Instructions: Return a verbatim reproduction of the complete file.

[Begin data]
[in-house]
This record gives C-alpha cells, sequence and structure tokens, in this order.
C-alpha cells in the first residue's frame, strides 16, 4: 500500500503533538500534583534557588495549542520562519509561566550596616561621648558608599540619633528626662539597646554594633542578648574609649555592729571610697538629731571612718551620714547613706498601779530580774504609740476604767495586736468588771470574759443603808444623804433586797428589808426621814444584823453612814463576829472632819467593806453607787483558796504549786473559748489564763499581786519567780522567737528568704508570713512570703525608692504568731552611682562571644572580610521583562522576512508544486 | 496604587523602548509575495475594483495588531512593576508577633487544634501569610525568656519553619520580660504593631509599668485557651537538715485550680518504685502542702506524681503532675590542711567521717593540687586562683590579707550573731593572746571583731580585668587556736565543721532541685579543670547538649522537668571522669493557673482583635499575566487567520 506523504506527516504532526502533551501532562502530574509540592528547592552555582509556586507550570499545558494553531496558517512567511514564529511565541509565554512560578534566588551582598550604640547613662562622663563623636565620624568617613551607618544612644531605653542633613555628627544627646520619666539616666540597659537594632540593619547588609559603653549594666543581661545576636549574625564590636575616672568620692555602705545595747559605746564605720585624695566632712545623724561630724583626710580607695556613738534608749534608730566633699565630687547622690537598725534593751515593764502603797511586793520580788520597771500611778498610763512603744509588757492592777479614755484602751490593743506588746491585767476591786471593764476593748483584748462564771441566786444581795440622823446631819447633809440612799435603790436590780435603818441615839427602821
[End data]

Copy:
[in-house]
This record gives C-alpha cells, sequence and structure tokens, in this order.
C-alpha cells in the first residue's frame, strides 16, 4: 500500500503533538500534583534557588495549542520562519509561566550596616561621648558608599540619633528626662539597646554594633542578648574609649555592729571610697538629731571612718551620714547613706498601779530580774504609740476604767495586736468588771470574759443603808444623804433586797428589808426621814444584823453612814463576829472632819467593806453607787483558796504549786473559748489564763499581786519567780522567737528568704508570713512570703525608692504568731552611682562571644572580610521583562522576512508544486 | 496604587523602548509575495475594483495588531512593576508577633487544634501569610525568656519553619520580660504593631509599668485557651537538715485550680518504685502542702506524681503532675590542711567521717593540687586562683590579707550573731593572746571583731580585668587556736565543721532541685579543670547538649522537668571522669493557673482583635499575566487567520 506523504506527516504532526502533551501532562502530574509540592528547592552555582509556586507550570499545558494553531496558517512567511514564529511565541509565554512560578534566588551582598550604640547613662562622663563623636565620624568617613551607618544612644531605653542633613555628627544627646520619666539616666540597659537594632540593619547588609559603653549594666543581661545576636549574625564590636575616672568620692555602705545595747559605746564605720585624695566632712545623724561630724583626710580607695556613738534608749534608730566633699565630687547622690537598725534593751515593764502603797511586793520580788520597771500611778498610763512603744509588757492592777479614755484602751490593743506588746491585767476591786471593764476593748483584748462564771441566786444581795440622823446631819447633809440612799435603790436590780435603818441615839427602821